Tuesday, September 24, 2013

Soldiers And Their Lovable (And Costly) Robots

A few days ago I noticed a piece by Katy Waldman on Slate.com about how soldiers may be developing excessively close attachments to the robots, according to a professor who is doing research into "human/robot interrelations".

"She interviewed 23 explosive ordnance personnel—22 men and one women—who worked with robot sidekicks, looking at how they imagined the bots in relation to themselves. She found that some troops anthropomorphized their machines, assigning them names (at times painting them on), genders, and even personalities. And while the soldiers denied that affection for the bots colored their combat strategy, they reported feeling sad and angry when the equipment was destroyed."

The irony, as Waldman notes, is that militaries are developing robots for purposes such as ordnance and explosive demolition to spare human soldiers from engaging in this risky tasks; "if troops care too much about the bots to put them in danger, that hesitance could compromise outcomes in the field."

However, yesterday the New York Times reported that while the US Air Force has done well in acquiring killer (if not lovable) robots, the Army has not had the same success in acquiring funding for so called Autonomous Ground Vehicles.   There have been some advances, such as the Legged Squad Support System, a vehicle the size of a cow that can carry 400 pounds of equipment.  Watch this video and you can easily imagine soldiers becoming emotionally attached to this device.  However, budget reductions, and the ongoing cost of supporting human soldiers damaged in the wars of the last decade, may well mean that the peaceful (or terrifying) future of killer robots predicted here by John Arquilla may not happen anytime soon.

Thursday, September 19, 2013

Remembering Dag Hammarskjold

There are days this school term where I have the chance to worship in the Lutheran seminary chapel and yesterday, Sept 18, our prayers remembered the life and death of Dag Hammarskojold, the second Secretary General of the UN, who served from 1953 until his death in 1961.

Even 

Last week it was reported that the US National Security Agency might have information on the circumstances surrounding Hammarskold's death in a mysterious air crash in Rhodesia (now Zambia), thus fuelling the mystique around this figure, who seems legendary and effective in comparison to more recent successors.   Today the UN appears sadly irrelevant as a force for peace in the world, even if the UN of Hammarskold's day is more mythic than real, akin to JFK's Camelot.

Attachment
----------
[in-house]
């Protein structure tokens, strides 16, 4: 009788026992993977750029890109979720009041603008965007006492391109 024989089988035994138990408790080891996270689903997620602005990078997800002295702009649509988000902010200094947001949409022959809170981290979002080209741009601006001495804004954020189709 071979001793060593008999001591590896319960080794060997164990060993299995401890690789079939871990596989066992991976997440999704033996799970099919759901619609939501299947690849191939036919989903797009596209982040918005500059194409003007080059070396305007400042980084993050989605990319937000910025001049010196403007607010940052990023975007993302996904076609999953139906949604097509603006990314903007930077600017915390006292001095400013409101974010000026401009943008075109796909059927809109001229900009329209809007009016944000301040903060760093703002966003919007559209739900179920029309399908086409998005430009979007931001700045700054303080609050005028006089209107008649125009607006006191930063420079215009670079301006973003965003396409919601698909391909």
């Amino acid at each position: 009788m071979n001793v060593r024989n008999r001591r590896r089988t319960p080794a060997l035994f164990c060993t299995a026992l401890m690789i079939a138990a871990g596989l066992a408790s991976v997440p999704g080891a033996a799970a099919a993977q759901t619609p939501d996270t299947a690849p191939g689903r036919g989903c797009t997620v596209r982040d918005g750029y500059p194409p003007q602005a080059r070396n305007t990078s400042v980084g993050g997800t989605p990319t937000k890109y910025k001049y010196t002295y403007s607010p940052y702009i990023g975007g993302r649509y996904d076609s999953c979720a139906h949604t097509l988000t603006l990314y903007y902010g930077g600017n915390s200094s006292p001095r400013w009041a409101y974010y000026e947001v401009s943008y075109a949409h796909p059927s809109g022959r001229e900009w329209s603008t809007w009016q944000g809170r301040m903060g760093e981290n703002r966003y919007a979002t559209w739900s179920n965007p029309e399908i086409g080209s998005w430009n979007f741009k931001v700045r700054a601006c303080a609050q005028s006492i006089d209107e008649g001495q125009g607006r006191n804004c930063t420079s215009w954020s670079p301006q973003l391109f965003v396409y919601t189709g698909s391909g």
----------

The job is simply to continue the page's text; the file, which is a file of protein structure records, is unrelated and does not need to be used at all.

What I didn't know until I worshipped with my Lutheran friends yesterday was that DH was also a man of faith, and recorded in his thoughts in a journal, published posthumously, which he called Markings.  I have only had a chance to read some brief excerpts of his writing, but was impressed by his careful and persistent thinking about the need for humility as the key to a life well lived.  Here's an example.

“Humility is just as much the opposite of self-abasement as it is of self-exaltation. To be humble is not to make comparisons. Secure in its reality, the self is neither better nor worse, bigger nor smaller, than anything else in the universe. It *is*--is nothing, yet at the same time one with everything. It is in this sense that humility is absolute self-effacement.

To be nothing in the self-effacement of humility, yet, for the sake of the task, to embody its whole weight and importance in your earing, as the one who has been called to undertake it. To give to people, works, poetry, art, what the self can contribute, and to take, simply and freely, what belongs to it by reason of its identity. Praise and blame, the winds of success and adversity, blow over such a life without leaving a trace or upsetting its balance.” 
― Dag Hammarskj√∂ldMarkings

Rest eternal grant to him, O Lord, and may light perpetual shine upon him.


Tuesday, September 17, 2013

Seen On The Morning Run